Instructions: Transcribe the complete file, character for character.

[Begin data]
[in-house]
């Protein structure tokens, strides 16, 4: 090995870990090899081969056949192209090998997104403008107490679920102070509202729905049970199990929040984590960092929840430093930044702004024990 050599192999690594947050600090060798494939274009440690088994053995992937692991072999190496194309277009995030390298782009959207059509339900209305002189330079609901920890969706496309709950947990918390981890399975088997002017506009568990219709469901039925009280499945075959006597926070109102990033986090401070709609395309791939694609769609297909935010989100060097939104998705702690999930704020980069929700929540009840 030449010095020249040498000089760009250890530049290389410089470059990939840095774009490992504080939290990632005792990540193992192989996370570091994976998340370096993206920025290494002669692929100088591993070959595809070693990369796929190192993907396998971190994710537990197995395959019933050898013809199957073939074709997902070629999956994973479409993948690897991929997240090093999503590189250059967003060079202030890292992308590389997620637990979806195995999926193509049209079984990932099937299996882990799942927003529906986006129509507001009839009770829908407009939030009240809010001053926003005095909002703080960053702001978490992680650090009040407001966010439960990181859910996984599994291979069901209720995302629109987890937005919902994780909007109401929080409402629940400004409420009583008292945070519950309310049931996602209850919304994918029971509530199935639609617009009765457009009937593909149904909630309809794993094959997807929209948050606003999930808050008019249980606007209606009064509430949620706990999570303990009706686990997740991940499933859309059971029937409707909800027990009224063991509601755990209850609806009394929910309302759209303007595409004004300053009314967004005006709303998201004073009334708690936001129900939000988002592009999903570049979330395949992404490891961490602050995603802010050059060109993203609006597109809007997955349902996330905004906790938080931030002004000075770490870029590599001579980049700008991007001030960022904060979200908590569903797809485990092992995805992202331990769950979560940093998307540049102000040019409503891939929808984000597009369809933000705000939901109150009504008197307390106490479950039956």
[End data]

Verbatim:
[in-house]
């Protein structure tokens, strides 16, 4: 090995870990090899081969056949192209090998997104403008107490679920102070509202729905049970199990929040984590960092929840430093930044702004024990 050599192999690594947050600090060798494939274009440690088994053995992937692991072999190496194309277009995030390298782009959207059509339900209305002189330079609901920890969706496309709950947990918390981890399975088997002017506009568990219709469901039925009280499945075959006597926070109102990033986090401070709609395309791939694609769609297909935010989100060097939104998705702690999930704020980069929700929540009840 030449010095020249040498000089760009250890530049290389410089470059990939840095774009490992504080939290990632005792990540193992192989996370570091994976998340370096993206920025290494002669692929100088591993070959595809070693990369796929190192993907396998971190994710537990197995395959019933050898013809199957073939074709997902070629999956994973479409993948690897991929997240090093999503590189250059967003060079202030890292992308590389997620637990979806195995999926193509049209079984990932099937299996882990799942927003529906986006129509507001009839009770829908407009939030009240809010001053926003005095909002703080960053702001978490992680650090009040407001966010439960990181859910996984599994291979069901209720995302629109987890937005919902994780909007109401929080409402629940400004409420009583008292945070519950309310049931996602209850919304994918029971509530199935639609617009009765457009009937593909149904909630309809794993094959997807929209948050606003999930808050008019249980606007209606009064509430949620706990999570303990009706686990997740991940499933859309059971029937409707909800027990009224063991509601755990209850609806009394929910309302759209303007595409004004300053009314967004005006709303998201004073009334708690936001129900939000988002592009999903570049979330395949992404490891961490602050995603802010050059060109993203609006597109809007997955349902996330905004906790938080931030002004000075770490870029590599001579980049700008991007001030960022904060979200908590569903797809485990092992995805992202331990769950979560940093998307540049102000040019409503891939929808984000597009369809933000705000939901109150009504008197307390106490479950039956």